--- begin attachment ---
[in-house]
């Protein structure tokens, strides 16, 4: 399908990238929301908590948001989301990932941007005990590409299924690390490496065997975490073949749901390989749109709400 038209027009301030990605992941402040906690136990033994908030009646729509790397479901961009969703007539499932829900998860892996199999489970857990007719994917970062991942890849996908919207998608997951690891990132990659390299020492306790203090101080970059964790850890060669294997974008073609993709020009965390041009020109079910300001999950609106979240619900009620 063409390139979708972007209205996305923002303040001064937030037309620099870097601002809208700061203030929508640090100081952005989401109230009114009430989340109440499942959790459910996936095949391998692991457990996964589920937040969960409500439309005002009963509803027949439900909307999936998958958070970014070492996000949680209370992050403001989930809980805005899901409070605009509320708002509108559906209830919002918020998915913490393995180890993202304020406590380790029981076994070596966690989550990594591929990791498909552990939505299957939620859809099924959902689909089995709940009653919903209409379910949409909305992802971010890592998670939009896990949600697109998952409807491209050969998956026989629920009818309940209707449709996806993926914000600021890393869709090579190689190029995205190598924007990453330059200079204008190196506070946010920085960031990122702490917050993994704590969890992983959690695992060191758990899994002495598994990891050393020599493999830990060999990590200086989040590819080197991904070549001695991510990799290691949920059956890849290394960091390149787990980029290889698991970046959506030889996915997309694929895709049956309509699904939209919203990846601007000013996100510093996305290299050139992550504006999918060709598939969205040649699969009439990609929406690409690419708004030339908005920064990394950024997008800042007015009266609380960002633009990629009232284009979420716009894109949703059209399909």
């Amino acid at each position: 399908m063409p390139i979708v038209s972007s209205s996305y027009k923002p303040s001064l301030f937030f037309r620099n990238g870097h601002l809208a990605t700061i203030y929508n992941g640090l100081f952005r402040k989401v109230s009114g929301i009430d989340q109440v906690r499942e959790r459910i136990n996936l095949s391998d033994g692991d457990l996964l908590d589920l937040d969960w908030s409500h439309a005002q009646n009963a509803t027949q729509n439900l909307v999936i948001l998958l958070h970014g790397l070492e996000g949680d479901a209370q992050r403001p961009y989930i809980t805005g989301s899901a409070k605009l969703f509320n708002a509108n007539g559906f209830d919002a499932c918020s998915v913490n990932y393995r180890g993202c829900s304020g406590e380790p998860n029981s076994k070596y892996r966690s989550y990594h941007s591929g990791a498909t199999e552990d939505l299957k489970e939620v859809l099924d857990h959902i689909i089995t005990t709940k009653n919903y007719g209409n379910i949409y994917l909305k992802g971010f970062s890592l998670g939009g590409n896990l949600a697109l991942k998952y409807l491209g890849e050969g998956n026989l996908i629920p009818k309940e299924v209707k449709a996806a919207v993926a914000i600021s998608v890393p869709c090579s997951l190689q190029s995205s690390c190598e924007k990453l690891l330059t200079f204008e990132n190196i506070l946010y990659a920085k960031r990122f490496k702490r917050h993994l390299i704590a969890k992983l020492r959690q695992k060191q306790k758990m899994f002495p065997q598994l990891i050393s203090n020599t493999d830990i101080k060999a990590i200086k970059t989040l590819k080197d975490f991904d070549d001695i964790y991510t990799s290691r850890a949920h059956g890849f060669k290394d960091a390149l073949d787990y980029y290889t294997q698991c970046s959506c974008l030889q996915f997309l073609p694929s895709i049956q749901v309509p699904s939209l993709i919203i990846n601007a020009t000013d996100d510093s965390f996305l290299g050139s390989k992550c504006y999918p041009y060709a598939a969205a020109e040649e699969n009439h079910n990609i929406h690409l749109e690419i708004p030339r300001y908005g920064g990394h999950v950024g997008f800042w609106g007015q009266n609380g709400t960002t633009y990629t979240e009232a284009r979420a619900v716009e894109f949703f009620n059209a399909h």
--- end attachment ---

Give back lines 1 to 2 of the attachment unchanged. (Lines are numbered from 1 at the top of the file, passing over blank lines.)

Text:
[in-house]
């Protein structure tokens, strides 16, 4: 399908990238929301908590948001989301990932941007005990590409299924690390490496065997975490073949749901390989749109709400 038209027009301030990605992941402040906690136990033994908030009646729509790397479901961009969703007539499932829900998860892996199999489970857990007719994917970062991942890849996908919207998608997951690891990132990659390299020492306790203090101080970059964790850890060669294997974008073609993709020009965390041009020109079910300001999950609106979240619900009620 063409390139979708972007209205996305923002303040001064937030037309620099870097601002809208700061203030929508640090100081952005989401109230009114009430989340109440499942959790459910996936095949391998692991457990996964589920937040969960409500439309005002009963509803027949439900909307999936998958958070970014070492996000949680209370992050403001989930809980805005899901409070605009509320708002509108559906209830919002918020998915913490393995180890993202304020406590380790029981076994070596966690989550990594591929990791498909552990939505299957939620859809099924959902689909089995709940009653919903209409379910949409909305992802971010890592998670939009896990949600697109998952409807491209050969998956026989629920009818309940209707449709996806993926914000600021890393869709090579190689190029995205190598924007990453330059200079204008190196506070946010920085960031990122702490917050993994704590969890992983959690695992060191758990899994002495598994990891050393020599493999830990060999990590200086989040590819080197991904070549001695991510990799290691949920059956890849290394960091390149787990980029290889698991970046959506030889996915997309694929895709049956309509699904939209919203990846601007000013996100510093996305290299050139992550504006999918060709598939969205040649699969009439990609929406690409690419708004030339908005920064990394950024997008800042007015009266609380960002633009990629009232284009979420716009894109949703059209399909």